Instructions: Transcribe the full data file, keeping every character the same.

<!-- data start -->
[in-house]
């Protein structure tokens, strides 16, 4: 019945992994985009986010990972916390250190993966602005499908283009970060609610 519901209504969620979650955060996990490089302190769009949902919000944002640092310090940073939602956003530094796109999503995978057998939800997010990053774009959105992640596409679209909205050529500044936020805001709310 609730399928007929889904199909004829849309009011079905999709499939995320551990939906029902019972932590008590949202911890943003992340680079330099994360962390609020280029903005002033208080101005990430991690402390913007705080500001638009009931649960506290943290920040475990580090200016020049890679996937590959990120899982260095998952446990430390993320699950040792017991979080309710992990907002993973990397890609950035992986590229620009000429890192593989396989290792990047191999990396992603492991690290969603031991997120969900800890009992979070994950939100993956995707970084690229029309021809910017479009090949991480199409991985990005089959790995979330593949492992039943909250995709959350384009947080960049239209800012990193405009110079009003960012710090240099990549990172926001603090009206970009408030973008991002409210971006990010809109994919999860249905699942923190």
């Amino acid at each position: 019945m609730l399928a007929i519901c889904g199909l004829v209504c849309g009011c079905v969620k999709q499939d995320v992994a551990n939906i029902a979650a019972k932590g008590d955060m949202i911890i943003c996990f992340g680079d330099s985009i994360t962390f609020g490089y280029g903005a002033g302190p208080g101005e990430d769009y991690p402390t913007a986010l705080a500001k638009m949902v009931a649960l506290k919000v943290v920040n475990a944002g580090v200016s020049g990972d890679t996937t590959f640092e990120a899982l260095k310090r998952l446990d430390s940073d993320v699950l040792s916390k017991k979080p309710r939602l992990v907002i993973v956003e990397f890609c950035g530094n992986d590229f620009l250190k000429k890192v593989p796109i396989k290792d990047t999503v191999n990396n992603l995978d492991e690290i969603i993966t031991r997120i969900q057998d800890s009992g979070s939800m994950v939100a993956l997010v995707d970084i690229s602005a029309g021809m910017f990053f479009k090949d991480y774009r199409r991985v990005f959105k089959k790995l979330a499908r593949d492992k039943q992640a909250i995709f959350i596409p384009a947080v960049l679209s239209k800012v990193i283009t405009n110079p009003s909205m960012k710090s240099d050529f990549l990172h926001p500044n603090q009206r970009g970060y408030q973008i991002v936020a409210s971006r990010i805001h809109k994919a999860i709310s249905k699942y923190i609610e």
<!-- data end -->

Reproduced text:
[in-house]
């Protein structure tokens, strides 16, 4: 019945992994985009986010990972916390250190993966602005499908283009970060609610 519901209504969620979650955060996990490089302190769009949902919000944002640092310090940073939602956003530094796109999503995978057998939800997010990053774009959105992640596409679209909205050529500044936020805001709310 609730399928007929889904199909004829849309009011079905999709499939995320551990939906029902019972932590008590949202911890943003992340680079330099994360962390609020280029903005002033208080101005990430991690402390913007705080500001638009009931649960506290943290920040475990580090200016020049890679996937590959990120899982260095998952446990430390993320699950040792017991979080309710992990907002993973990397890609950035992986590229620009000429890192593989396989290792990047191999990396992603492991690290969603031991997120969900800890009992979070994950939100993956995707970084690229029309021809910017479009090949991480199409991985990005089959790995979330593949492992039943909250995709959350384009947080960049239209800012990193405009110079009003960012710090240099990549990172926001603090009206970009408030973008991002409210971006990010809109994919999860249905699942923190």
């Amino acid at each position: 019945m609730l399928a007929i519901c889904g199909l004829v209504c849309g009011c079905v969620k999709q499939d995320v992994a551990n939906i029902a979650a019972k932590g008590d955060m949202i911890i943003c996990f992340g680079d330099s985009i994360t962390f609020g490089y280029g903005a002033g302190p208080g101005e990430d769009y991690p402390t913007a986010l705080a500001k638009m949902v009931a649960l506290k919000v943290v920040n475990a944002g580090v200016s020049g990972d890679t996937t590959f640092e990120a899982l260095k310090r998952l446990d430390s940073d993320v699950l040792s916390k017991k979080p309710r939602l992990v907002i993973v956003e990397f890609c950035g530094n992986d590229f620009l250190k000429k890192v593989p796109i396989k290792d990047t999503v191999n990396n992603l995978d492991e690290i969603i993966t031991r997120i969900q057998d800890s009992g979070s939800m994950v939100a993956l997010v995707d970084i690229s602005a029309g021809m910017f990053f479009k090949d991480y774009r199409r991985v990005f959105k089959k790995l979330a499908r593949d492992k039943q992640a909250i995709f959350i596409p384009a947080v960049l679209s239209k800012v990193i283009t405009n110079p009003s909205m960012k710090s240099d050529f990549l990172h926001p500044n603090q009206r970009g970060y408030q973008i991002v936020a409210s971006r990010i805001h809109k994919a999860i709310s249905k699942y923190i609610e």